A Difficult Road For Abused Children Seeking U.S. Asylum
ARUN RATH, HOST:
Violence in Central America has driven thousands of unaccompanied children north, seeking asylum in the U.S. Adrian Florido of member station KPCC spent some time at a clinic for those children in Los Angeles. Hi, Adrian.
ADRIAN FLORIDO: Hi, Arun.
RATH: First, could you help us get around our heads around the scale of the problem? How many children have arrived in the Los Angeles area from Central America in the last year, and what kind of health needs do they have?
FLORIDO: Well, between October of last year and October of this year, there were about 6,000 unaccompanied minor children who were released to sponsors in California. And there are estimates that about half to more than half of those are actually settling in Los Angeles. And so many of these children have experienced trauma back in their home countries. And the doctors and psychologists who are treating them are noticing the evidence of this trauma - so, you know, scars or even evidence of sexual assault in girls. And they're documenting this trauma because it could become very important in these children's legal cases in immigration court or in their effort to obtain asylum.
RATH: One would think that the main priority would be to get these kids help for the trauma that they've suffered, but you found that conflicts with other concerns. Could you explain?
FLORIDO: That is one priority, Arun. But another priority is for these kids' immigration cases to go through the courts. So the mental health providers and attorneys who are helping them are working together, but their goals in trying to help these kids often conflict. I have a piece of tape here from Judy London, one of the attorneys who takes on a lot of these unaccompanied minor cases.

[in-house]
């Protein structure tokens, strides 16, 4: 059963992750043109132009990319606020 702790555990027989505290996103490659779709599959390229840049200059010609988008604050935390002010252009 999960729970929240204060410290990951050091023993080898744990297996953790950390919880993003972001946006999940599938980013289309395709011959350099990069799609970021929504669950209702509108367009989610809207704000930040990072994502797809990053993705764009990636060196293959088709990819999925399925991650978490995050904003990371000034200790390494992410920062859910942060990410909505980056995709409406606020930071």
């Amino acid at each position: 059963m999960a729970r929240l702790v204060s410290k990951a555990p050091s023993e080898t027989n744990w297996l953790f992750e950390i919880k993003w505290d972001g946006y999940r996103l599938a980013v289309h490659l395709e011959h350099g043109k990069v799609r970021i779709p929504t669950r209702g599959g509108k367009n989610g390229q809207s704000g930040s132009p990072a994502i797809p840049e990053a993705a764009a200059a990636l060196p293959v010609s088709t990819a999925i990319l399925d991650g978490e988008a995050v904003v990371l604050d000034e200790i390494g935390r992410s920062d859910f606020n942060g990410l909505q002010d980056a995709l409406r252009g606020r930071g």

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JUDY LONDON: We're trying to get the child to talk about the trauma 'cause that's what they need to do to get asylum. I mean, if they go to an interview and say, I don't really want to talk about being afraid, they're not going to be able to stay here. But the therapist's goal may be, let's get the child as far away from talking about the trauma because they're really not ready to process it.
FLORIDO: And, you know, a lot of times, these lawyers are facing a time crunches because these cases are being expedited through the courts. So sometimes, the only option that the mental health providers have are to - is to ask the attorneys to seek an extension so that they can help the kids work through the trauma, so that they don't relive and re-traumatize themselves when they're sitting in a courtroom or in an asylum interview.
RATH: And for those children or their families that are not granted asylum, what happens if these kids are sent back to their country of origin?
FLORIDO: Well, at this point, you know, it's hard to say exactly what happens. This possibility is very real. And a lot of the kids and their families who are here know this, and they've heard these stories. And so, you know, I asked Elena Fernandez, the mental health provider at St. John's clinic, whether they addressed this possibility in their sessions.
ELENA FERNANDEZ: We definitely address that in treatment. What does it mean for you to be returned to your country of origin? What does it mean? And they talk about their fear. They talk about their worry. They talk about their anxiety. And we talk about how they would cope. But our goal in working with our collaborating law firms is to try and ensure they do stay here.
FLORIDO: So here, she's talking about the kids who do have attorneys and do have, you know, psychologists who are helping them, you know, resettle and try to stay here in the U.S. A lot of the unaccompanied minor kids do not have this kind of professional help. So her clinic is actually working on an effort to try to bring more of these kids in. They're working in collaboration with the consulates here in LA to try to get them services.
RATH: Adrian Florido of member station KPCC, here in Los Angeles. Thanks, Adrian.
FLORIDO: My pleasure, Arun. Transcript provided by NPR, Copyright NPR.